More than 5,300 people are feared dead after devastating flooding struck Libya.
A quarter of the eastern city of Derna was wiped out by floodwaters after dams burst as Storm Daniel hit the country, the local administration said, with more than 1,500 bodies recovered so far.
There are fears the number of those killed will rise further, with 10,000 people reported missing after entire neighbourhoods were washed away.
More than 5,300 people in Derna alone have been killed, according to Mohammed Abu-Lamousha, a spokesman for the east Libya interior ministry.
Derna’s ambulance authority earlier put the number at 2,300.
Images showed a mass grave piled with bodies.
Derna has been declared a disaster zone.
Tamer Ramadan, head of the International Federation of the Red Cross (IFRC) in Libya, said: “We can confirm from our independent sources of information that the number of missing people is hitting 10,000 so far.
“The death toll is huge and might reach thousands.”
He added that conditions in Libya were “as devastating as the situation in Morocco“, which has been recently hit by a powerful earthquake.
He later said that more than 40,000 people have been displaced.
The Red Cross secretary general and chief executive, Jagan Chapagain, said on Tuesday three volunteers from its Libya chapter had died while trying to help families impacted by flooding.
Outside help was only just starting to reach Derna on Tuesday, more than 36 hours after the disaster struck.
‘Bodies lying everywhere’
Hichem Abu Chkiouat, minister of civil aviation in the eastern administration, said: “I returned from Derna. It is very disastrous.
“Bodies are lying everywhere – in the sea, in the valleys, under the buildings.”
Entire residential blocks were erased along Wadi Derna, a river that runs down from the mountains through the city centre.
Even multi-storey apartment buildings that stood well back from the river partially collapsed into the mud.
Cars lifted by the flood were left dumped on top of each other.
Othman Abduljaleel, eastern Libya’s health minister, said Derna was inaccessible and bodies were scattered across it, Libya’s state-run news agency reported.
“The situation was more significant and worse than we expected… An international intervention is needed,” he was quoted as saying.
Extent of disaster just beginning to dawn
It has taken time but it’s now quickly becoming clear to the outside world that Libya is facing a significant humanitarian catastrophe.
Storm Daniel has already caused chaos in southern Europe but the flooding in the east of the country may be even worse.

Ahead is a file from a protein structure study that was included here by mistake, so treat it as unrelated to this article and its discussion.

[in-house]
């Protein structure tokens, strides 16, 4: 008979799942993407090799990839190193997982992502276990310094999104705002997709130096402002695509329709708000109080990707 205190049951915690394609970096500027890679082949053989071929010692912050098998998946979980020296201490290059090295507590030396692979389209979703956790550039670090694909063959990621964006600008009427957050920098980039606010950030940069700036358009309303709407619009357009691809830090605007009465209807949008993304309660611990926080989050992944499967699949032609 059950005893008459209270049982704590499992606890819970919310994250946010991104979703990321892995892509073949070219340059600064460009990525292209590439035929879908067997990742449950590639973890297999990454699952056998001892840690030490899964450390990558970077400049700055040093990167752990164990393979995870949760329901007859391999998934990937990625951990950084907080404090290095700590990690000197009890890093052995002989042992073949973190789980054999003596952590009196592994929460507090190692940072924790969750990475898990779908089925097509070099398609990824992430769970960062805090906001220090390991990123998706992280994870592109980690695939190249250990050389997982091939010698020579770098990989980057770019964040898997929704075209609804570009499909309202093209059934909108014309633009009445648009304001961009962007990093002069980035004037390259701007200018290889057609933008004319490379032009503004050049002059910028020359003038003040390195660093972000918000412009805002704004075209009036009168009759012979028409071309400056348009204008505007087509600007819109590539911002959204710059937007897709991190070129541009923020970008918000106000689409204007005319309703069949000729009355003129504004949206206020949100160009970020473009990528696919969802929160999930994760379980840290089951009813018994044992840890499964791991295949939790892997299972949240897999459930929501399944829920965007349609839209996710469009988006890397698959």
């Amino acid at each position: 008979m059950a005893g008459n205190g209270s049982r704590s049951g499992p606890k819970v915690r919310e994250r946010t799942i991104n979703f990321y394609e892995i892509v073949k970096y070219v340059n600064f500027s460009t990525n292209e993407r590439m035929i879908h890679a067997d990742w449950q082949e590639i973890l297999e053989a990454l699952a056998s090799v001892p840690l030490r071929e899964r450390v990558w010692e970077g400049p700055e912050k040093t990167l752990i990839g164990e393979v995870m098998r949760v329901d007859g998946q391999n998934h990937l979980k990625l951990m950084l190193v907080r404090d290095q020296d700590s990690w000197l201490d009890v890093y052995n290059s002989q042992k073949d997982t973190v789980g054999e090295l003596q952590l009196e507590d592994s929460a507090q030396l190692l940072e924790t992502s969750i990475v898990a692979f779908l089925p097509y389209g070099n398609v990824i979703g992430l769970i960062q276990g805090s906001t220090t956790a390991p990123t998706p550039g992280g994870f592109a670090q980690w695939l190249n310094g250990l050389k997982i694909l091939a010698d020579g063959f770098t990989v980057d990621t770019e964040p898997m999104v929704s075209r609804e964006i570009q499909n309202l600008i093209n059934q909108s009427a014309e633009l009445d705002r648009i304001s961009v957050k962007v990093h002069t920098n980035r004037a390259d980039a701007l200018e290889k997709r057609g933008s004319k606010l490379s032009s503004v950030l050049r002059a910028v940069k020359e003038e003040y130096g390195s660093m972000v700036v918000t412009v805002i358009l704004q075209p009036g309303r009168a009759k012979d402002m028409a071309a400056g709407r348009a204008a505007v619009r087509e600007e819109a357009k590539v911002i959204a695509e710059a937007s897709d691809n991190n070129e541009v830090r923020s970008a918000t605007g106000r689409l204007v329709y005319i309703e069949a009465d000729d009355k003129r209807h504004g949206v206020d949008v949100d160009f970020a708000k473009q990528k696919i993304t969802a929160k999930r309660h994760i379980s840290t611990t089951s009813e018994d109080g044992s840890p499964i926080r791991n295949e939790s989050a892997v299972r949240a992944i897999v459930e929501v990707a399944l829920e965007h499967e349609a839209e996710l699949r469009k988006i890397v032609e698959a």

The disaster has been compounded by the problems Libya is already facing – years of war since Muammar Gaddafi was ousted have left the fractured nation in no place to deal with this terrible climatic event.
We don’t really know the numbers of dead – it’s definitely in the thousands but that tragic figure could rise much higher.
Aid agencies are pointing to the collapse of two dams in the coastal city of Derna as the reason for the worst of the devastation.
At least 10,000 people are missing according to the Red Crescent.
Reaching the areas worst affected is not easy – the swollen rivers and intense flash flooding have swept away roads and homes.
There are reports entire communities have been washed away into the sea.
Any relief effort will be also complicated by the political divisions that exist.
An internationally recognised government sits in the capital Tripoli but the east is administered – where Derna is located – by a different authority.
There are signs of aid moving from the capital eastwards, but for people in the flooded areas it cannot come quick enough.
It may be days before we know the true extent of this disaster and they get the help they need.
‘Never felt as frightened’
At Tripoli airport in northwest Libya, one woman broke down in tears as she found out most of her family were dead or missing.
Her brother-in-law, Walid Abdulati, said “we are not speaking about one or two people dead, but up to 10 members of each family dead”.
Karim al Obaidi, a passenger on a plane from Tripoli to the east, said he has “never felt as frightened” and that he has lost contact with family.
People were searching for bodies and men in a rubber boat retrieved one from the sea, footage broadcast by Libyan TV station al Masar showed.
“We have nothing to save people… no machines… we are asking for urgent help,” said Khalifah Touil, an ambulance worker.
Derna, on Libya’s eastern Mediterranean coast, is bisected by a seasonal river that flows from highlands to the south, and it is normally protected from flooding by dams.
Derna is about 560 miles east of the Libyan capital, Tripoli, and is controlled by the forces of powerful military commander Khalifa Hifter, who is allied with the east Libya government.
West Libya, including Tripoli, is controlled by armed groups connected to another administration.